The recently reported revised second quarter productivity figures add to the accumulating evidence that the U.S. economy is benefiting from a sustained period of reasonably strong productivity increases.
A number of important factors have converged in recent years to generate these improvements. Among them are capital spending, the high technology revolution and the reallocation of resources from public sector spending, especially for defense, to private sector investment.
Often overlooked, but nevertheless important, has been the resurgence of entrepreneurship in the United States. Although that is difficult to measure, it nevertheless is an inherent component of the current prolonged, profitable expansion.
Over the course of this expansion - beginning with the second quarter 1991 and continuing through the second quarter of 1995, 17 quarters and counting - productivity has risen at an average annualized rate of 2.4%. This is the longest continuous and most rapid increase in productivity in over 30 years and the second longest for any business cycle since the end of World War II.
Meanwhile, independent of productivity, compensation rates have grown slowly.
As a result, unit labor costs have slowed considerably. For example, the latest year-over-year figure for unit labor costs for the entire business sector shows no change in the second quarter. For all of 1993, unit labor costs rose 2%. For 1994, they rose 0.7. In other words, productivity improvements have offset incremental costs arising out of compensation to hold unit labor costs to very small increases.
The result is improved profitability and well-contained inflation, leading to rising profits, additional capital spending, further enhancements in productivity and contained inflation - a virtuous cycle. That will contribute, in large measure, to the sustainability of the expansion.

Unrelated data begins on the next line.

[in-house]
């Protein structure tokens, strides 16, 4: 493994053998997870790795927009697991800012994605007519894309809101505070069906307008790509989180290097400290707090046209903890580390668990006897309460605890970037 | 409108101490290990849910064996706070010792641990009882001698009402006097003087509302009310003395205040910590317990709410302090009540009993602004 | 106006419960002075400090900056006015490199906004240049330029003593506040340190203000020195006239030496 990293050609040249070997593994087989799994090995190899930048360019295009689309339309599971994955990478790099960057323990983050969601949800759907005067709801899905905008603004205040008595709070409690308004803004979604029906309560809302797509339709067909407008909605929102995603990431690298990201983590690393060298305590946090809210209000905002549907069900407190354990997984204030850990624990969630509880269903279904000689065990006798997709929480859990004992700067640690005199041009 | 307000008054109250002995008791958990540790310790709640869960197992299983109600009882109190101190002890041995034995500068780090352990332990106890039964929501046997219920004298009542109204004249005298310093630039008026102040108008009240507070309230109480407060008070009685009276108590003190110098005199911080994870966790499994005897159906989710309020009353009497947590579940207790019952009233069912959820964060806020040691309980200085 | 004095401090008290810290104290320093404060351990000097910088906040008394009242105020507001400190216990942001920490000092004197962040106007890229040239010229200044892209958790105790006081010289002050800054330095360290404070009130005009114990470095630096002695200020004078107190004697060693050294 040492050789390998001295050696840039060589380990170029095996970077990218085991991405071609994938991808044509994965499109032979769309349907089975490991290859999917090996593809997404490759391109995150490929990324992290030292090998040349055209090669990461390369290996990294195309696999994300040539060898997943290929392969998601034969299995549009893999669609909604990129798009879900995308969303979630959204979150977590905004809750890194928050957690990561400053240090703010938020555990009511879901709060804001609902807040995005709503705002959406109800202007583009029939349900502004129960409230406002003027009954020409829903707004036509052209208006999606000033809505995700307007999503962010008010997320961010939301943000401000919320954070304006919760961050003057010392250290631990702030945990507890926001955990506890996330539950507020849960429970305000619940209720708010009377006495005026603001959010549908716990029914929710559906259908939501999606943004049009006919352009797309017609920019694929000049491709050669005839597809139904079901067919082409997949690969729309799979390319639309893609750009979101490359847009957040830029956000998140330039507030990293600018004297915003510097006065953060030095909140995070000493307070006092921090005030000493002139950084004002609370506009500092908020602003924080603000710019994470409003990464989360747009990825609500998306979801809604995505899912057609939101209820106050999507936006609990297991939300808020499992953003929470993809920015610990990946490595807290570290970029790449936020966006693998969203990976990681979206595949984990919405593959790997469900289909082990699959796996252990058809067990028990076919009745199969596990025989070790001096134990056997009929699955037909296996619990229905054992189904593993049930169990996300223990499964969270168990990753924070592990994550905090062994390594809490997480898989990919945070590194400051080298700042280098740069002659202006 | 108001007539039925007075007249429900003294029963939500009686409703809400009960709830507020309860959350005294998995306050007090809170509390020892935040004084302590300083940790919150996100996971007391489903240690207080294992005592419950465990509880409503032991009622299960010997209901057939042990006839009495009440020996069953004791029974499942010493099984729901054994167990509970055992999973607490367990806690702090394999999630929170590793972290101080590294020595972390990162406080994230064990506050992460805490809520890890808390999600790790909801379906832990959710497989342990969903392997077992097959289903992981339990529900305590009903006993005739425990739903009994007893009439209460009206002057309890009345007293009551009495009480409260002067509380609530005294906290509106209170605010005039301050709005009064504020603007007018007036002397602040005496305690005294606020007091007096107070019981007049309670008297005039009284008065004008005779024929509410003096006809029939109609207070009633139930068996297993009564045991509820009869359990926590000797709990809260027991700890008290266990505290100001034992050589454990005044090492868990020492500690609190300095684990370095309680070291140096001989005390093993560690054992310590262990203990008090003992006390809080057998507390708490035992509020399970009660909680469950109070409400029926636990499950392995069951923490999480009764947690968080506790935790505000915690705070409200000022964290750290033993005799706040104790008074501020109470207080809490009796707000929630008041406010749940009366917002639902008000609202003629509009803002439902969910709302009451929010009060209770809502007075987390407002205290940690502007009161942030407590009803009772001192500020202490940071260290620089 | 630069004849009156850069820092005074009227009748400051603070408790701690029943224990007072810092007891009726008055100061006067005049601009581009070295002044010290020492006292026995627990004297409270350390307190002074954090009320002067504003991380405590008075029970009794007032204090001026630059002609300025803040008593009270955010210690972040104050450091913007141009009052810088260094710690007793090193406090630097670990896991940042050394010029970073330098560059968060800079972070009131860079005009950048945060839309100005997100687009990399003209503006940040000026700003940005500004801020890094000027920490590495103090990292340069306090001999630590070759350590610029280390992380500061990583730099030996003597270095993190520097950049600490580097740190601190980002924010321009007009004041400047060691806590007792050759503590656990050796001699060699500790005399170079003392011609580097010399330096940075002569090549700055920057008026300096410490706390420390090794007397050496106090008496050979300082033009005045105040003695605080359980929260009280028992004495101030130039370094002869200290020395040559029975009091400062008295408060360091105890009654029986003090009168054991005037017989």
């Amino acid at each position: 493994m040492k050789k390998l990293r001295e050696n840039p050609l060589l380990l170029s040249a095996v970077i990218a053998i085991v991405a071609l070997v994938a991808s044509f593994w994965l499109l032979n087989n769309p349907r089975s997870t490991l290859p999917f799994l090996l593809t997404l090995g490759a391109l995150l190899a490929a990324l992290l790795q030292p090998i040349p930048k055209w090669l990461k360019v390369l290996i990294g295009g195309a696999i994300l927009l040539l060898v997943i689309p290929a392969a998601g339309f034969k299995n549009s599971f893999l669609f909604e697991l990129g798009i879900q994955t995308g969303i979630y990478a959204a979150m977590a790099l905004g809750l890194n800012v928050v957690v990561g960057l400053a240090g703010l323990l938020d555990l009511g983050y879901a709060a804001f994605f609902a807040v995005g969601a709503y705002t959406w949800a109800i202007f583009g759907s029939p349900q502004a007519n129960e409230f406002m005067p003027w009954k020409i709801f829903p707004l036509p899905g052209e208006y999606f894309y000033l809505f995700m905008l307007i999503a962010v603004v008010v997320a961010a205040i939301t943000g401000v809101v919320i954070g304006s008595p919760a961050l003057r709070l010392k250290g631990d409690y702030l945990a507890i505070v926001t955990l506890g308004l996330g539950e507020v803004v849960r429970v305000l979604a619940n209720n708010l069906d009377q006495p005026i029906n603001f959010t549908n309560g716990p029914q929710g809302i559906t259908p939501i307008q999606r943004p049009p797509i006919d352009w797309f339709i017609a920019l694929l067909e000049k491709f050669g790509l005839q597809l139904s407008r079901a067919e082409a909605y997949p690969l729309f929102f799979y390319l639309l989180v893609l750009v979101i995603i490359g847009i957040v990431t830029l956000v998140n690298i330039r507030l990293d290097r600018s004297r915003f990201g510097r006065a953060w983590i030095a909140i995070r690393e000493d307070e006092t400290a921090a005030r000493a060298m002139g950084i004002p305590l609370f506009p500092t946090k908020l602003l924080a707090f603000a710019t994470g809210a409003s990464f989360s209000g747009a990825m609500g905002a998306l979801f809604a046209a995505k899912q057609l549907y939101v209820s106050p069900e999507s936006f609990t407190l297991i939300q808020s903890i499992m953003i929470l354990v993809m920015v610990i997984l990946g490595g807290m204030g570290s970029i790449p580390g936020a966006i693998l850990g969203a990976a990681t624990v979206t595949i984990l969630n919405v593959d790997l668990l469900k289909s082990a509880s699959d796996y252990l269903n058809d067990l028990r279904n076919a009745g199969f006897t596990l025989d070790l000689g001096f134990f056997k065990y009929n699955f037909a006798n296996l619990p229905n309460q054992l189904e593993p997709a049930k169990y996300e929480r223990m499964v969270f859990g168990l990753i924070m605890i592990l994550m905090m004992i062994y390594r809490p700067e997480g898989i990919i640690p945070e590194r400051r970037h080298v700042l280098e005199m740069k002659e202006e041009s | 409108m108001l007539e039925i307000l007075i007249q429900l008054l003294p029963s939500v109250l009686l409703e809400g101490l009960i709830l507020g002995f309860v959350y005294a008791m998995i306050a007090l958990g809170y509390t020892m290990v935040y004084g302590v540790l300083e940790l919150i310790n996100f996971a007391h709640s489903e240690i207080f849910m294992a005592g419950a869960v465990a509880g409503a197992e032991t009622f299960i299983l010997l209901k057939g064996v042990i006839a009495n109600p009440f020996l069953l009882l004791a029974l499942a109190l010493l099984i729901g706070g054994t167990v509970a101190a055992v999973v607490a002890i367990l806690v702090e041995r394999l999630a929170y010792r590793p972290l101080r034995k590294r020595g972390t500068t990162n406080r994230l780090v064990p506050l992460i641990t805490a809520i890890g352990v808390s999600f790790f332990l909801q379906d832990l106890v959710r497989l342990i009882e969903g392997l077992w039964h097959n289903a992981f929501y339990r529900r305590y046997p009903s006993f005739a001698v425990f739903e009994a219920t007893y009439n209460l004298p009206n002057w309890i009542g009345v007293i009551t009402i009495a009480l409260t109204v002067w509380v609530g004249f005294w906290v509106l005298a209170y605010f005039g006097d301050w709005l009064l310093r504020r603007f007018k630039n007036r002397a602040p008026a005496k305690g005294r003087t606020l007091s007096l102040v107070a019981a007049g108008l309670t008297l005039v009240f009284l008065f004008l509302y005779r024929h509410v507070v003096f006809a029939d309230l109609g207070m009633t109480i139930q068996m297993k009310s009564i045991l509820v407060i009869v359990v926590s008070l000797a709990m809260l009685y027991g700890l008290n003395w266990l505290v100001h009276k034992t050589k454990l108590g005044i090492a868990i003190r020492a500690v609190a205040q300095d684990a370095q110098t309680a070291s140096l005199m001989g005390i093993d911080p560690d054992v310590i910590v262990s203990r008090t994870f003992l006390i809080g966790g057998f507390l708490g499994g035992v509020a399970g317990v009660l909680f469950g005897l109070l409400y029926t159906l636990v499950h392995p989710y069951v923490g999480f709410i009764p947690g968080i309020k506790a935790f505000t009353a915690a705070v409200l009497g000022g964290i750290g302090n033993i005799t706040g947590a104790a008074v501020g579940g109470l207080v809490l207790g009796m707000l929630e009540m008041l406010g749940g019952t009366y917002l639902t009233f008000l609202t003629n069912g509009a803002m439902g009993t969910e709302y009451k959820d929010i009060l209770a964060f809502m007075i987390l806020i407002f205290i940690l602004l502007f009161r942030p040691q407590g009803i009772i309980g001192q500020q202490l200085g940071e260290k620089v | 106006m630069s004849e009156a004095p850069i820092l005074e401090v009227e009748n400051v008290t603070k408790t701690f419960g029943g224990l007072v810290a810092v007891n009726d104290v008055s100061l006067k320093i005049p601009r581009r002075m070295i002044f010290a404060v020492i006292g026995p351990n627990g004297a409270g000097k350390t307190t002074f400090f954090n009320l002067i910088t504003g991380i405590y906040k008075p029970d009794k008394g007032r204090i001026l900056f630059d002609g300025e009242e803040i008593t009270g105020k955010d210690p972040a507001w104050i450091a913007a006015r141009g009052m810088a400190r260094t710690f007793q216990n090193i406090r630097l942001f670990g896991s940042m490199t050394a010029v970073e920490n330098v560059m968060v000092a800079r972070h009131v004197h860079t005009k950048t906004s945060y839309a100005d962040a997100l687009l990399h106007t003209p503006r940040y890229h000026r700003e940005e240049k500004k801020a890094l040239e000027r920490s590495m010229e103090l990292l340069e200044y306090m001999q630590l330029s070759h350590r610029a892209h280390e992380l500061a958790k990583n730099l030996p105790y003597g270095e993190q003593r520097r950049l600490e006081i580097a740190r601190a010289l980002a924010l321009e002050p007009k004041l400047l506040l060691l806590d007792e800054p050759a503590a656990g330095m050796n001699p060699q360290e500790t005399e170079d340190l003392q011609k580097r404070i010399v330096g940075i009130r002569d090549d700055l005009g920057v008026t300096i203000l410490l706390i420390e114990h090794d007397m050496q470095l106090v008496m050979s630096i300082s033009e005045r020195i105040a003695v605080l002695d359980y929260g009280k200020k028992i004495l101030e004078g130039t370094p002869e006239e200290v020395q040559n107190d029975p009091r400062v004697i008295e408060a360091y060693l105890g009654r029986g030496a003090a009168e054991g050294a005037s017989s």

The reasons for this improvement in productivity are obvious and not so obvious. Among the obvious reasons are the rapid increases in capital spending over the past three and one half years and the introduction and enhancement of high technology throughout the mainstream of America.
One of the less obvious contributors to productivity has been the transfer of resources from government spending, especially for defense, to the private sector. The end product of defense spending is not productive in an economic sense. Furthermore, since most defense spending is based on cost-plus pricing, the incentive for price competitiveness and productivity is diminished.
In contrast, production for private sector purposes constantly faces market tests of utility, price competitiveness, and quality. Moreover, in cases of capital spending, the end product has a continuing useful economic life that sustains the chain of economic output.
Still another less obvious contributor to productivity has been the resurgence of entrepreneurship in America. The restructuring of American business that began in the 1980s is now showing dramatic results.
Layoffs and containment of labor costs is only a part of the story. At least as important has been the introduction of innovative technologies, reengineering, and adoption of new management techniques.
Competitive pressures have also forced American business managers to give greater emphasis to profitability and stockholder returns than to size. Another element in the improvement in entrepreneurship has been the trend to reward workers with incentive compensation. These incentives are usually based on company profitability and worker performance. This has sharpened worker focus and improved effort up and down the echelons for a much larger percentage of workers than was the case prior to 1991. Finally, aggressive deregulation has enhanced competitiveness within the United States and, to that extent, has also contributed to improved productivity. This is an exciting picture.
A productive and competitive America generates prosperity, a part of which is good profits. Those profits induce further capital spending, improved technology, more productivity, enhanced competitiveness and so on. In the process, inflation remains contained.
With the economy well balanced, barring policy mistakes, the expansion can continue indefinitely. Mr. Sherman is director of research with M.A. Schapiro & Co.